Consider the following a sort of follow-up to your recent missive about weather and seasons. Which is the more hipster destination, the desert or the beach?
— Dale J.
"I don't like sand"
Hmmm, both certainly have their hipster advantages and failings, with more of the latter coming to mind. The desert is best known for deadly snakes, deadlier heat, and high strung types with more dirtbikes than teeth. The beach has tourists, tourists, tourists, more tourists, some mean locals, and meaner stingrays. Note the absence of typically hipster attractions in those lists. Before you jump to concluding all hipsters hate the beach and desert the way Anakin Skywalker hates sand and sandy places, let’s keep two things in mind. First, although hipsters stand accused of ruining many things, they have never ruined anything so badly as Hayden Christensen ruined Star Wars. Second, hipsters actually like certain things about both the beach and desert, and they have successfully combined those partial favoritisms into a uniquely hipster love of Palm Springs. The stark beauty (such as it is) of the desert, tempered by the soothing influence of kidney shaped pools and fresh martinis, relieves world-weary hipsters of their 21st-century burdens much better than either the too-crowded beach or the too-inhospitable desert can do alone.
I know you always say contemporary hipsters are at heart creative types, coloring even simple service jobs with their personal styles and flairs, you might call it, finding the artistic expression locked away in a martini, a latte, or a straight razor shave. That’s all well and good, and I support this in theory, but I think there’s an inherent conflict with another hipster strategy, namely, being super retro and borrowing heavily from the past for everything from fashion to music. How can you be creative if you’re just rehashing somebody else’s material (usually from the eighties, or so it seems)?
— Phillip C.
Peter Schilling's "Major Tom"
Well, you’re certainly right about how much we hipster types like to reinterpret the past. It’s kind of our thing. But I’m not so sure loving retro stuff actually undercuts creativity, because it comes from a place of love and admiration. Think of it like a really good cover song, which everybody loves, hipster or otherwise.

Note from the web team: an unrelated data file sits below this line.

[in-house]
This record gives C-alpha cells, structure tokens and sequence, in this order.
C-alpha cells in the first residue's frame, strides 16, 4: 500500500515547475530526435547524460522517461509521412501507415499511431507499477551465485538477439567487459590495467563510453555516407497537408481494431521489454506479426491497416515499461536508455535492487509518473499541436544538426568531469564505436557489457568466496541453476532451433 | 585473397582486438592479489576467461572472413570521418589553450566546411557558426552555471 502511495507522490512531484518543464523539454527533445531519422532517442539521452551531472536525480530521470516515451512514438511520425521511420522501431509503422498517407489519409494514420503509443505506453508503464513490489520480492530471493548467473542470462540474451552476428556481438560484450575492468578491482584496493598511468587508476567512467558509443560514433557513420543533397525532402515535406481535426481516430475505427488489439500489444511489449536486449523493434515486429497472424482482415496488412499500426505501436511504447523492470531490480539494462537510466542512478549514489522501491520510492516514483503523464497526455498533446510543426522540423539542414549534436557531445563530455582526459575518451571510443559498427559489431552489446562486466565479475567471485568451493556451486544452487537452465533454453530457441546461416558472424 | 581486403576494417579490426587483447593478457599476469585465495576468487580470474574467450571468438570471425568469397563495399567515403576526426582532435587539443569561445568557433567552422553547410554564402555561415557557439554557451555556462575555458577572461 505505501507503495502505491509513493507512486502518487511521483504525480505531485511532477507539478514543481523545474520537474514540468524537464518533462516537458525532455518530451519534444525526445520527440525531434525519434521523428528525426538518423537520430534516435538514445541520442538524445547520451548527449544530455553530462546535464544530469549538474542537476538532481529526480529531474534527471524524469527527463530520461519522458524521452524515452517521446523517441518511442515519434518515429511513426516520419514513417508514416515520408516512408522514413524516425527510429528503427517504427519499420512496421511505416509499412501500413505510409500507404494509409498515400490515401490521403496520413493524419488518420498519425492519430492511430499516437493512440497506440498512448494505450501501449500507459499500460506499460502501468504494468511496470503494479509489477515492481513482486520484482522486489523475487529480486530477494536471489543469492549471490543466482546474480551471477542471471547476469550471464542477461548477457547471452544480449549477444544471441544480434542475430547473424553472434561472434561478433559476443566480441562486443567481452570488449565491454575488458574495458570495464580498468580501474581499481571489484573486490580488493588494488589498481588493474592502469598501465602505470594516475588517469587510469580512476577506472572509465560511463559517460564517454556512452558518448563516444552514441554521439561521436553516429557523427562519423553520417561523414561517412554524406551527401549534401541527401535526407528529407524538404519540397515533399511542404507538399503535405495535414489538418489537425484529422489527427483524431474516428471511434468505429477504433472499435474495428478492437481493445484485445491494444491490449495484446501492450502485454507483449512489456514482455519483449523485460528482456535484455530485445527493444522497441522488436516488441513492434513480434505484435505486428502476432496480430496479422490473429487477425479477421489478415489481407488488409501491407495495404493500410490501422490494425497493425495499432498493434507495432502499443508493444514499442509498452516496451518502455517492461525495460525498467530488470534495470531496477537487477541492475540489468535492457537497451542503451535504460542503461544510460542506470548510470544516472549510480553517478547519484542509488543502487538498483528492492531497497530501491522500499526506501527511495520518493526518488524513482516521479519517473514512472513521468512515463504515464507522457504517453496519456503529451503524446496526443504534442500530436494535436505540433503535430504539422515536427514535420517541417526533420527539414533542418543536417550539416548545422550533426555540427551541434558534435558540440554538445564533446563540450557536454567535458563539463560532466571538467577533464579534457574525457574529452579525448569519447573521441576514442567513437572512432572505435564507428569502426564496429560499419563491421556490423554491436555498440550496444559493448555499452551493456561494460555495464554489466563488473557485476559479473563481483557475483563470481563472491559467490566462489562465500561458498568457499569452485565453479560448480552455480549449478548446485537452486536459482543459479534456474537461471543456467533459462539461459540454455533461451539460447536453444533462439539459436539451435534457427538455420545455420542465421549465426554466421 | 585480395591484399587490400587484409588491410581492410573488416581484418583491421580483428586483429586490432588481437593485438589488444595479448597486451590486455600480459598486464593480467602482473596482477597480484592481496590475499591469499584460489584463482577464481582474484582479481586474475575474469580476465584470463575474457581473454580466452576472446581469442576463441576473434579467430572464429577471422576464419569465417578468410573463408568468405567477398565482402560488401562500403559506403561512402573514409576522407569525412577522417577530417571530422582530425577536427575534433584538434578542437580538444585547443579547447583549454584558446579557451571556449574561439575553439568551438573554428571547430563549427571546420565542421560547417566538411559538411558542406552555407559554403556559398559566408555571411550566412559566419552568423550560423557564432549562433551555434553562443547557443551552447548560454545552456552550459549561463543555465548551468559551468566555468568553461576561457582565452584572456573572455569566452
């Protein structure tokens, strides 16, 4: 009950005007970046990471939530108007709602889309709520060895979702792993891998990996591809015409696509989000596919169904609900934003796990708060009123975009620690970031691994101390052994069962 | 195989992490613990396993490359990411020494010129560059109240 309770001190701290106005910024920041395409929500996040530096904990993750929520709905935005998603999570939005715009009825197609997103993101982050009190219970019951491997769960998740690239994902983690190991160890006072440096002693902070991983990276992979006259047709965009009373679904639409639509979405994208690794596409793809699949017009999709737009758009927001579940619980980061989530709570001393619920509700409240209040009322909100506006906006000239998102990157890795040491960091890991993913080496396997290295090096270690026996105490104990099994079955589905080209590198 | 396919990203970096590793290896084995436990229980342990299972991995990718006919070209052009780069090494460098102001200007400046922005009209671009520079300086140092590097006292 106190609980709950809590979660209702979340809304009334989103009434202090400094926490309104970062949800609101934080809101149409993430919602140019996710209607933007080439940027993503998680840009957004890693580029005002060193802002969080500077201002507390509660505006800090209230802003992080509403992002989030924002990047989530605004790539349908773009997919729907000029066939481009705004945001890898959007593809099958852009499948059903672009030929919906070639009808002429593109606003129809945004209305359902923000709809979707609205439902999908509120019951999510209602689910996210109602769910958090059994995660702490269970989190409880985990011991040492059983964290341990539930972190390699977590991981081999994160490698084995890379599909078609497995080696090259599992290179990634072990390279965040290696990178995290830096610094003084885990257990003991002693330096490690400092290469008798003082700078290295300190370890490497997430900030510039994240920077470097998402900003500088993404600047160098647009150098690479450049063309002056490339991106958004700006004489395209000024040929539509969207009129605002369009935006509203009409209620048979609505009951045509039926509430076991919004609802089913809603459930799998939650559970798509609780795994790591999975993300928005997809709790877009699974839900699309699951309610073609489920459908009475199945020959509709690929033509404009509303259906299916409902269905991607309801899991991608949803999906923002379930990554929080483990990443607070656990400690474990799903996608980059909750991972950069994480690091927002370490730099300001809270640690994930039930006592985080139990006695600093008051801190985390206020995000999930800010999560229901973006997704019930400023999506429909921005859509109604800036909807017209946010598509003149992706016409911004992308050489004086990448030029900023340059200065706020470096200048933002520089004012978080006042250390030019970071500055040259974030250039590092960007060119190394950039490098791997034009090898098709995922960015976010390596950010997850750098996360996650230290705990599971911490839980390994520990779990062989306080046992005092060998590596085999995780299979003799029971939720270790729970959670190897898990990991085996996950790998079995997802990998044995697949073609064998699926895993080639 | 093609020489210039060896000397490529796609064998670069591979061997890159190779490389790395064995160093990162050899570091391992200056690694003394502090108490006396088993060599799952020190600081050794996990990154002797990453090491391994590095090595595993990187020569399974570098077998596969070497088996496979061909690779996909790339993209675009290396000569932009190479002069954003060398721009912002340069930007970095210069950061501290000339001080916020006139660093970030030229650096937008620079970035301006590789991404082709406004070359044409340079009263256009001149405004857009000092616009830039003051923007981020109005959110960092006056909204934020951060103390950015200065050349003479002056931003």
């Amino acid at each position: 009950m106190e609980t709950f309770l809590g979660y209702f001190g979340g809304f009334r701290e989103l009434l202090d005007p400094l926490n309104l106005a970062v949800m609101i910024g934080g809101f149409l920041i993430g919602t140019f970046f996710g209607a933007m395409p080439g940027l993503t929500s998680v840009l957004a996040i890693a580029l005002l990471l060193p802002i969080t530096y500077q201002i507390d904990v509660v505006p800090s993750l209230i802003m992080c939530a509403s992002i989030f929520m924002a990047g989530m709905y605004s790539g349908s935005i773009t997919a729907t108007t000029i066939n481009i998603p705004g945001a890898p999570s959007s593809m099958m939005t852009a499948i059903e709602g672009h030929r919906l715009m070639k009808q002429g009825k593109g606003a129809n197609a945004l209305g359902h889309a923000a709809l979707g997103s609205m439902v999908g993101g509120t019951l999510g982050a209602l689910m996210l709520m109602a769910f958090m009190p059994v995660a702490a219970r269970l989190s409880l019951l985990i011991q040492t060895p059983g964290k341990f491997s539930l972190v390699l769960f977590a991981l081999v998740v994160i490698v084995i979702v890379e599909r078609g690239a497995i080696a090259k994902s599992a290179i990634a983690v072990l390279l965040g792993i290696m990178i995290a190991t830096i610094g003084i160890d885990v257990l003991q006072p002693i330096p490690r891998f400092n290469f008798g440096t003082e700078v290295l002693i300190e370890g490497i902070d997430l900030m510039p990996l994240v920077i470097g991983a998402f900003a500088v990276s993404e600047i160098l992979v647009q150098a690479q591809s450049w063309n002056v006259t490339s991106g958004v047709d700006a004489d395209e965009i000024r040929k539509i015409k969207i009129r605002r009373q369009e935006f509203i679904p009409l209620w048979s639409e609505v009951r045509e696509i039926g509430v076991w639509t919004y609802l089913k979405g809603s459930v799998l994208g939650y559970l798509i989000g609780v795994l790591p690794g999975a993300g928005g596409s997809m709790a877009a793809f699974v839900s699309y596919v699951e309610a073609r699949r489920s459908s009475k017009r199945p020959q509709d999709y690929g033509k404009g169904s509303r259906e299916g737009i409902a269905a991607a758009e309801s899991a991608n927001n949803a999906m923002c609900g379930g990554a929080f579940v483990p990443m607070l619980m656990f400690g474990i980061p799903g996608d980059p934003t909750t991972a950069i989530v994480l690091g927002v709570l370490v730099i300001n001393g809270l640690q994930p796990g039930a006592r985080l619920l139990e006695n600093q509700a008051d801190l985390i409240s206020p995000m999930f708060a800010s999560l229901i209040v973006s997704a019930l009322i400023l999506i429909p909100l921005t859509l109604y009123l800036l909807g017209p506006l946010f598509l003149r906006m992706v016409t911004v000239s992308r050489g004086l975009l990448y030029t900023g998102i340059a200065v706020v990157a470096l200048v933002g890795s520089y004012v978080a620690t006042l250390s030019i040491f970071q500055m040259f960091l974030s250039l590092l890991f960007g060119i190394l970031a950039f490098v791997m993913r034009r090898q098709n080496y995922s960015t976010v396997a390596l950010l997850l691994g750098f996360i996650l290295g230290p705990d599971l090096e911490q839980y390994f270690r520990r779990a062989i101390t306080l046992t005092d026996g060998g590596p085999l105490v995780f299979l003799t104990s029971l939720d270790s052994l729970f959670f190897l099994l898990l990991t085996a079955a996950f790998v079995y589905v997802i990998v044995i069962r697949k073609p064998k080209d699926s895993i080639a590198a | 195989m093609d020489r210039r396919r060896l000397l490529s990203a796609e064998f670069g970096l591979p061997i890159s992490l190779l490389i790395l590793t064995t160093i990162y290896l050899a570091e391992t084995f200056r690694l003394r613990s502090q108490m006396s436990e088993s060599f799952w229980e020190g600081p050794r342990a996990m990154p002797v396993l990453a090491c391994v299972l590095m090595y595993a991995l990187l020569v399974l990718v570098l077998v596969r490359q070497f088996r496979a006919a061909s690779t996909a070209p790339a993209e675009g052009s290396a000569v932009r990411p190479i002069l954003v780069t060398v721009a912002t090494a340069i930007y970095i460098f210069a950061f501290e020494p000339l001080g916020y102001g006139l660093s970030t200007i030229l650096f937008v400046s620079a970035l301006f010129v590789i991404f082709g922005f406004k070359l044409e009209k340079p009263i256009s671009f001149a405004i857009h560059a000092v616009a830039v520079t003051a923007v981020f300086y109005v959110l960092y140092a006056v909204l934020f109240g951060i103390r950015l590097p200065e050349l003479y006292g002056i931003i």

E.g., Peter Schilling’s “Major Tom (Coming Home),” a seminal 1980s pop tune, and a fantastic song; but that old Shiny Toy Guns’ cover (made for a Lincoln commercial, of all ridiculous reasons) is unquestionably superior in every way, and I don’t even like Shiny Toy Guns. Part of the reason it’s so good is the way the chorus hits and then peaks, and peaks, and peaks again till you’re straight up ready to blast into space and float weightless through the endless black nothing. But the best part is that it’s a tender loving valentine to 1980s pop, free of vindictiveness towards a dubious decade of bad economic policy, questionable synth tunes, and so much damn hairspray.
Shiny Toy Guns covers "Major Tom"
For the many readers with no idea what specifically obscure nonsense I’m talking about, let me put it this way. Someday, future hipsters will grab something from right now, maybe a song, maybe a haircut, or maybe just a dank meme about Spongebob Squarepants. Whatever it is, they will pick it up and they will run with it as something amazing and beautiful grabbed out of time and unfettered by context, and I promise you and I will love it.